http://afghanistan.asia-news.com/en_GB/articles/cnmi_st/features/2019/08/27/feature-01
| Security

Concerns grow over ISIS recruitment of disaffected Taliban fighters

By Najibullah


A man is shown August 19 in Kabul through the broken window of a wedding hall. ISIS claimed responsibility for the deadly bombing of the building. [Wakil Kohsar/AFP]

A man is shown August 19 in Kabul through the broken window of a wedding hall. ISIS claimed responsibility for the deadly bombing of the building. [Wakil Kohsar/AFP]

KABUL -- Afghan military observers and lawmakers are warning of the potential recruitment of disaffected Taliban fighters by the Khorasan branch of the "Islamic State of Iraq and Syria" (ISIS-K) as a peace deal with the Taliban becomes more likely.

Splits within the Taliban, religious radicalism and discontent with the possible deal could drive fighters to join ISIS-K and other terrorist groups, they say.

"The Taliban have split into different groups in recent years and not all of them obey Mullah Haibatullah [Akhundzada]," said Ahmad Behroz, an Afghan analyst in Kabul, referring to the Taliban's supreme commander.


Members of ISIS in Afghanistan seen here in a photo posted on social media last October. A number of disaffected Taliban members have joined ISIS in recent years. [File]

Members of ISIS in Afghanistan seen here in a photo posted on social media last October. A number of disaffected Taliban members have joined ISIS in recent years. [File]

"For example, Mullah [Muhammad] Rasool, one of the leaders of the group in the west of Afghanistan, seriously opposes the Taliban, especially those led by Mullah Haibatullah, and likewise, commanders of the Taliban group have divided into smaller groups," said Behroz.

Some Taliban members may not accept a peace agreement, if one is reached, he said.

"It is obvious that Mullah Rasool and other offshoots [of the Taliban] won't accept Mullah Haibatullah's peace agreement, and similarly, dozens of the group's commanders will follow suit," he said.

"This is when these members will join other terrorist groups like Daesh," said Behroz, using another name for ISIS.

"Even if the Taliban sign a peace agreement and promise that they will implement certain terms, it is hard to trust them," said Assadullah Nadim, a military affairs analyst in Kabul.

"Most of the Taliban fighters are not under [their leadership's] control," he said. "Some of their commanders -- especially those on the front line -- may not accept the peace settlement. They may react to it and join Daesh or al-Qaeda. This is highly possible," Nadim said.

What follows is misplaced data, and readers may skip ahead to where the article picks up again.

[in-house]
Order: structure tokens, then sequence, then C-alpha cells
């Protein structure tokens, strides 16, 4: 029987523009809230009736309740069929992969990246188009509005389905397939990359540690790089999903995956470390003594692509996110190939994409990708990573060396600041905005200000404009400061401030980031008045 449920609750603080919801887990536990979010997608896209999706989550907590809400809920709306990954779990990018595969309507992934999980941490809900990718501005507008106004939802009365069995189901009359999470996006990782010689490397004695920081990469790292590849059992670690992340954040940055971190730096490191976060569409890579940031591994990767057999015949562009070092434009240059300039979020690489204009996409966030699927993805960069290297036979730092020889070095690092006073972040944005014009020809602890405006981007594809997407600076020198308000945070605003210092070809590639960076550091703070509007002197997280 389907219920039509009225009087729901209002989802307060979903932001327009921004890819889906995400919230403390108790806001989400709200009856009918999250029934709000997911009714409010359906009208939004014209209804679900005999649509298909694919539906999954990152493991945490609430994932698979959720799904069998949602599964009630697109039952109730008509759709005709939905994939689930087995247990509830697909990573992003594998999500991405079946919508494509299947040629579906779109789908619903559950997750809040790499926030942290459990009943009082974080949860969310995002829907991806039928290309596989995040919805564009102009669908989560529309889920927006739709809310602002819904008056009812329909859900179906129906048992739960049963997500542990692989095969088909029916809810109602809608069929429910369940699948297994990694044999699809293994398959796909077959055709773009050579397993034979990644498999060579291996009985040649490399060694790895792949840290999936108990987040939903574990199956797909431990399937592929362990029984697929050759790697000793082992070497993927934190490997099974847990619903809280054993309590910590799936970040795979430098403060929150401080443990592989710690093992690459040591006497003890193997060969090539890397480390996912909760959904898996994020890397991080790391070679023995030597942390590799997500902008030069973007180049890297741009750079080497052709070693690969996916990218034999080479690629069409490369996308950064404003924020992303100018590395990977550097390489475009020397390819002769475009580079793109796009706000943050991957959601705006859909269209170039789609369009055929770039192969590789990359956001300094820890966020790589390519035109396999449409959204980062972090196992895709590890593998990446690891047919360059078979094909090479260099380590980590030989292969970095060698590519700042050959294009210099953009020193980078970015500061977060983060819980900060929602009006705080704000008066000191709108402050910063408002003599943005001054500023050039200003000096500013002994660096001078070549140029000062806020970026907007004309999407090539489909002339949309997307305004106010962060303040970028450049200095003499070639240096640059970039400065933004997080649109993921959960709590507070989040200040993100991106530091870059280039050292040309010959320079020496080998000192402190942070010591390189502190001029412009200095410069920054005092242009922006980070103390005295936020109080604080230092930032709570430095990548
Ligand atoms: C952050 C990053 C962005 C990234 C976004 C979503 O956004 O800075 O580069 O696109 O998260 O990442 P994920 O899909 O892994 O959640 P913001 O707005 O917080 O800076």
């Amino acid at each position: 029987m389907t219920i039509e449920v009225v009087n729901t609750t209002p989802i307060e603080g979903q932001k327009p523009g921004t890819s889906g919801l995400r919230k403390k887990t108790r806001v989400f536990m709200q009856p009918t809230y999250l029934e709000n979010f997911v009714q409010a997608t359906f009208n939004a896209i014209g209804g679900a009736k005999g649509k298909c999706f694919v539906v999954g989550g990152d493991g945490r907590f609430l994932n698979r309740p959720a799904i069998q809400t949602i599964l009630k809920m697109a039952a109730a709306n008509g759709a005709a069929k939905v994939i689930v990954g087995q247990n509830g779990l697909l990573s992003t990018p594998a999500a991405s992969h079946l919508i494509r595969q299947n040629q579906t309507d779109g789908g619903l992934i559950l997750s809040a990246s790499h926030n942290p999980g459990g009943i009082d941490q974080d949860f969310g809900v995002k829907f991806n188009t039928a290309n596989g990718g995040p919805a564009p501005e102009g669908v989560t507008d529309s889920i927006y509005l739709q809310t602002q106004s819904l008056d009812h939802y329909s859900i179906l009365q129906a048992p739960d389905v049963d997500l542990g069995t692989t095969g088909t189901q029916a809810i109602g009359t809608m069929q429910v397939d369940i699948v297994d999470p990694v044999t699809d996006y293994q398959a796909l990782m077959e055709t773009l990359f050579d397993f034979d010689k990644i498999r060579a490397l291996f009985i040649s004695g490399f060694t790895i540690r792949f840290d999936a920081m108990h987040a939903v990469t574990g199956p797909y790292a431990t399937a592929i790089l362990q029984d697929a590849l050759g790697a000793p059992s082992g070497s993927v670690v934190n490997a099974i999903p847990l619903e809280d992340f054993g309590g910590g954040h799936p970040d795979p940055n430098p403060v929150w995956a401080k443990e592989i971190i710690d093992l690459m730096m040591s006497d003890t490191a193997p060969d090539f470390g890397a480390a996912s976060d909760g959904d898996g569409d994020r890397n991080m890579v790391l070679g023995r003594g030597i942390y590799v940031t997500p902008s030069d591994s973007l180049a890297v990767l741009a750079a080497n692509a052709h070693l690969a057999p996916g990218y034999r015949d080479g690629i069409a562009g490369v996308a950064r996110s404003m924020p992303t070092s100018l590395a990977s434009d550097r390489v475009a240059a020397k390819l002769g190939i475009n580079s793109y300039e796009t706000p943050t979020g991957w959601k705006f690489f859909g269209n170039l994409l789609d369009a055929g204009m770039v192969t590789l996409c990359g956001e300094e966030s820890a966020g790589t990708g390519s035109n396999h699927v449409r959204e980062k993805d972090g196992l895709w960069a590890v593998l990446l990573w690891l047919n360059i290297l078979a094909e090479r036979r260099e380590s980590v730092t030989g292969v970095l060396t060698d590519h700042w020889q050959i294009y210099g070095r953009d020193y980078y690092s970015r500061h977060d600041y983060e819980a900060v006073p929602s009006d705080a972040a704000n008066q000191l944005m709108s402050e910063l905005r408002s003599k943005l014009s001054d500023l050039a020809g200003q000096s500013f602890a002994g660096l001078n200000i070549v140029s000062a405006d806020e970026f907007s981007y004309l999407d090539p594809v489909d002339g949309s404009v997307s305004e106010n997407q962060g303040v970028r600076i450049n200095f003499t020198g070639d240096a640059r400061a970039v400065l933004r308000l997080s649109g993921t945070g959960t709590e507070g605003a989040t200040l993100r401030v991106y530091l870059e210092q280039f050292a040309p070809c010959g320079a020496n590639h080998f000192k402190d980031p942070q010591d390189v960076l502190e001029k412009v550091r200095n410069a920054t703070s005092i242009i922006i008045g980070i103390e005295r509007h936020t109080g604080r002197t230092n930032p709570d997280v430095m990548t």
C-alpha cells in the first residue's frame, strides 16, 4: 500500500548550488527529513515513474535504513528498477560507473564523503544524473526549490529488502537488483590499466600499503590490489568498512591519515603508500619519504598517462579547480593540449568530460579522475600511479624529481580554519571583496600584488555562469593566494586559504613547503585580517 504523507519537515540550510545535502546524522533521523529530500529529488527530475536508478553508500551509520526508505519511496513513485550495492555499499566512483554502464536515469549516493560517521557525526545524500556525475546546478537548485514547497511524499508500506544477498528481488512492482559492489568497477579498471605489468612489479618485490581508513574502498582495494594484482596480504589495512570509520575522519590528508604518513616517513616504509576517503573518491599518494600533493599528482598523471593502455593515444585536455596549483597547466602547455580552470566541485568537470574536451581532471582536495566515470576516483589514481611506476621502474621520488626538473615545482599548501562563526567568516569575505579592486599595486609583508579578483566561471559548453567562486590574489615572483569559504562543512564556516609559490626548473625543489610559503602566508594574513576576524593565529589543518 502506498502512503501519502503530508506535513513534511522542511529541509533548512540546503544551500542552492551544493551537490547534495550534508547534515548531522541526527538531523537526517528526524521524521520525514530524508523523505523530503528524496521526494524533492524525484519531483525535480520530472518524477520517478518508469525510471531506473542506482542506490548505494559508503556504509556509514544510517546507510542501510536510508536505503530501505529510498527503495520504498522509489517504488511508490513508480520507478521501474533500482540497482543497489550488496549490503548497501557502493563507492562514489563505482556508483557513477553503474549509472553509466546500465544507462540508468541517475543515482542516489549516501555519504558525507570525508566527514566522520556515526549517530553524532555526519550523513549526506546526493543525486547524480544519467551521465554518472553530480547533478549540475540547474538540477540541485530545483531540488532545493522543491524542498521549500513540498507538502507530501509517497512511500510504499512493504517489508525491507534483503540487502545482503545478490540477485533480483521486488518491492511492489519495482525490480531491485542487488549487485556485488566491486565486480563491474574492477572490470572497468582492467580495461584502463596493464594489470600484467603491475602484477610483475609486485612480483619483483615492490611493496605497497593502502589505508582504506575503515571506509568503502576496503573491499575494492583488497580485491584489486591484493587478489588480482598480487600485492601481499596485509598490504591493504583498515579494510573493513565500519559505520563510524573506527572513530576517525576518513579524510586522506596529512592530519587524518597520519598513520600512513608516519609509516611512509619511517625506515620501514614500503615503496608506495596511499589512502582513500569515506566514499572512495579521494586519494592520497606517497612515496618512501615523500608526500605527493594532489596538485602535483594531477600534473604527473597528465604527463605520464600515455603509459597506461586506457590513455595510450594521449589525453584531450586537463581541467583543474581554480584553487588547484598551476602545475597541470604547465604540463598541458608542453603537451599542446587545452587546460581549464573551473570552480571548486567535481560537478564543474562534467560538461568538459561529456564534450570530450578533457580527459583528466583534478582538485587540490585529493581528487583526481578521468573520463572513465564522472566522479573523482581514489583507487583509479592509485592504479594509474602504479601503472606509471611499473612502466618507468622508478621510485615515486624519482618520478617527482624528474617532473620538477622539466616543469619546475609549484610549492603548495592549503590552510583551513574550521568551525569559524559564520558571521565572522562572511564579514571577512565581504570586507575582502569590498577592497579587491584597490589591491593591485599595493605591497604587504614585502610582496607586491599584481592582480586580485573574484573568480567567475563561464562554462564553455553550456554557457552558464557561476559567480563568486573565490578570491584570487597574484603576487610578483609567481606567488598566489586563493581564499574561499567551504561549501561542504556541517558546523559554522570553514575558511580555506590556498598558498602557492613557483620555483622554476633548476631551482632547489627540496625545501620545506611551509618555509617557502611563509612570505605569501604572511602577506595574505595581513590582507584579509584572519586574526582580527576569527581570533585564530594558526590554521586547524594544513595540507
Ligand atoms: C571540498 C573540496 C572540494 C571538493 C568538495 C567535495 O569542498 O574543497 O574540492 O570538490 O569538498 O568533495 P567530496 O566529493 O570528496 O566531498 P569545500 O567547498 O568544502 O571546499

"The Taliban's settlement with the government will provide this group [ISIS] the opportunity to speed up its recruiting of the disgruntled and violent Taliban [fighters]," said Nadim.

"There are extremists and fundamentalists among the Taliban, and their [extreme] ideology poses a big problem," he added.

Violent Taliban joining ISIS

Some Taliban fighters have already joined the terrorist group.

Not all Taliban factions believe in peace, according to Shafiqa Sakha Yolchi, a member of parliament from Faryab Province.

"Most of those members of the Taliban have joined Daesh and now operate under them," she said, referring to the ISIS presence in Faryab.

"Members of this group do not want peace," added Yolchi. "They have created problems for travellers on highways in the province and prevented education activities [in the province]."

The Taliban have raised the ISIS flag in three areas of the district, said Muhammad Rasool, a resident of Shib Kuh District in Farah Province.

"The Taliban have replaced their flags with Daesh's black ones in Shib Kuh District, but people don't know what really is going on here," Rasool said.

"Even if a peace agreement is signed with the Taliban, it is possible that some disgruntled and violent members of the Taliban may join Daesh," said Gen. (ret.) Muhammad Taher Yarghal, a former Ministry of Interior officer who is now a military analyst in Kabul.

"Forty terrorist groups including Daesh are active in Afghanistan, and these violent individuals will join one of those groups," he added.

Rejecting ISIS

"Unfortunately, a big number of terrorist groups operate in Afghanistan, and we witness the trouble they cause," said Najia Anwari, director of strategic relations and spokesperson for the Ministry of Peace Affairs.

"If the Taliban want to negotiate with the Taliban, their internal rifts are their own problems," said Anwari. "But if they really have rifts among themselves and one of their groups comes and joins us, and some of them go and pick another side, that [internal discord] will hurt the group severely."

"We hope that the Taliban come as one group and talk with the government so that we can prevent activities of other terrorist groups after the peace agreement is reached," added Anwari.

ISIS has not gained any ground among the public for its flawed interpretation of Islam and Afghan culture, said Muhammad Musa, a student of law and political science at a private university in Kabul.

"Daesh perpetrates violent and extremist acts that do not have a place in Islam, and because of this, Afghans don't support its view of Islam. They hate Daesh and distance themselves from it," said Musa.

"Daesh already has picked up most of the violent Taliban in Afghanistan," added Musa. "Targeting civilians exemplifies the group's atrocities and un-Islamic acts."

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